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The Aum Shinrikyo Executions: Why Now?

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With the execution of Aum Shinrikyo leader and six of his followers, Japan looks to leave behind an era of tragedy. 
On July 6, 2018, Japanese authorities executed seven members of the religious movement Aum Shinrikyo (Aum true religion, or supreme truth), which carried out the 1995 Tokyo subway sarin attack and a series of other atrocities. None of the seven of the executed men were directly involved in releasing the gas on that tragic day; four of those who did remain under a death sentence, and their executions may be imminent.
The seven executed were involved in planning and organizing the various crimes committed by Aum. Asahara Shoko (born Matsumoto Chizuo), was the founder and leader of the movement, having developed the doctrinal system instrumental to Aum’s violence and its concept of a final cosmic war of good (Aum) against evil (the corrupt material world and everyone — from the Japanese government to the general public — who lived in it). Asahara is believed to have given …

Nebraska anti-death penalty group wants radio ad featuring secretary of state off the air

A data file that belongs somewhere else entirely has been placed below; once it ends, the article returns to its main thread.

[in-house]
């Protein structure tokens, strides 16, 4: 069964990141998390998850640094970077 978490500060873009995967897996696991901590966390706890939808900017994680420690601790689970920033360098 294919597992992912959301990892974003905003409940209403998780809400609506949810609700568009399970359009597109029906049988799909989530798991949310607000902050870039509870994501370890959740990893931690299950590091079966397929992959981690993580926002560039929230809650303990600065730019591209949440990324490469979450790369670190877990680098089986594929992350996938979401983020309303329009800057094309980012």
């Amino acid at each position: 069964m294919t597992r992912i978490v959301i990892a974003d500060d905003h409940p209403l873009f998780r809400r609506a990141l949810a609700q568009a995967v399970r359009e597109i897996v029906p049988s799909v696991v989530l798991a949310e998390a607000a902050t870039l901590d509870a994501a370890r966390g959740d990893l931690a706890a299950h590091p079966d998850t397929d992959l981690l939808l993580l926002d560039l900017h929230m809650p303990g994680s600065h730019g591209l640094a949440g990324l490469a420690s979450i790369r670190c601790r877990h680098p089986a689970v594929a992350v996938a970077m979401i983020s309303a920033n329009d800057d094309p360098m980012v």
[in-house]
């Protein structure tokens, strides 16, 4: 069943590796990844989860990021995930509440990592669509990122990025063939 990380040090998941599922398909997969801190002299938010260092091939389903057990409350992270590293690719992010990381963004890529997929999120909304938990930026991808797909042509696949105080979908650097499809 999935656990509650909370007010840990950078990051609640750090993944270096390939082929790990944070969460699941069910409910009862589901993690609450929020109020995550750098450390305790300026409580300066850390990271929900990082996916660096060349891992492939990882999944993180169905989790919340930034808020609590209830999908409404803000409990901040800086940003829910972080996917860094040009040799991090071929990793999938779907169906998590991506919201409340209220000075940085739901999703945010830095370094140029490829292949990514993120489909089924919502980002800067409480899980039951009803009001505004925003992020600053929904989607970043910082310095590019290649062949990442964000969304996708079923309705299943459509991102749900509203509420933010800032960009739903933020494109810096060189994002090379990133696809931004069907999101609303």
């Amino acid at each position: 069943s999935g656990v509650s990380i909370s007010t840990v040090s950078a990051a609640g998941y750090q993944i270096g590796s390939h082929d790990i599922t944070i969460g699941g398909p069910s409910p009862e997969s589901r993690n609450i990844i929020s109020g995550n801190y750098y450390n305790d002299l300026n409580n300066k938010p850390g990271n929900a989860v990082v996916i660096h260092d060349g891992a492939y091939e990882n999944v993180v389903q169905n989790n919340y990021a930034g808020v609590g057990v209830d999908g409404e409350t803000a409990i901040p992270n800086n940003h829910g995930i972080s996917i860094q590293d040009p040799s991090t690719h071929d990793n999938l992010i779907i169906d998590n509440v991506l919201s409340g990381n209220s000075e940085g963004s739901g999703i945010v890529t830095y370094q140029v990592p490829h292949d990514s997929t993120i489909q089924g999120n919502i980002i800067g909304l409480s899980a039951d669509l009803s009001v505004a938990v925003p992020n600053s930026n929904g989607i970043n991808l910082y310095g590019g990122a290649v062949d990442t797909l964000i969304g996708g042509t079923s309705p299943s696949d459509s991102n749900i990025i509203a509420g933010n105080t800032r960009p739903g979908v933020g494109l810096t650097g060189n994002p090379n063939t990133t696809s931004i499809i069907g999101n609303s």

An anti-death penalty group is crying foul over radio advertisements in which the secretary of state tries to "clarify" ballot language that will decide the fate of capital punishment in Nebraska.

Retain a Just Nebraska sent a letter to the Nebraska Broadcasters Association asking it to stop running a pair of public service announcements produced by Secretary of State John Gale.

Darold Bauer, campaign manager for the group, said the radio announcements fail to say that the Nebraska Legislature repealed the death penalty and replaced it with life in prison without parole. Research shows that public opinion changes "drastically" based on whether or not the alternative of life imprisonment exists, he added.

"The current ad ... is nothing more than a state sponsored political ad which violates the trust of the public, the intent of numerous campaign laws, and may be a violation of state and federal law," Bauer wrote.

Gale declined to comment Tuesday.

Jim Timm, director of the Nebraska Broadcasters Association, said the organization will not discontinue the ads. The scripts were written by Gale and carefully reviewed so as not to sway voters either way on the issue, he added.

"I approved them to make sure they are not steering people to vote one way or the other," Timm said Tuesday. "They are trying to inform and educate as to what will be on the ballot."

Timm pointed out that the public service ads are available to radio stations statewide to broadcast as they see fit. The $3,500 campaign does not come with a guarantee that the ads will air a minimum number of times.

The Legislature voted to repeal the death penalty in 2015. Supporters of capital punishment launched a successful petition drive to put the question to voters in the Nov. 8 general election.

"It's easy to get tripped up over the language," Gale said in the release. That's because the ballot language asks voters if they want to retain or repeal the legislation that abolished the death penalty.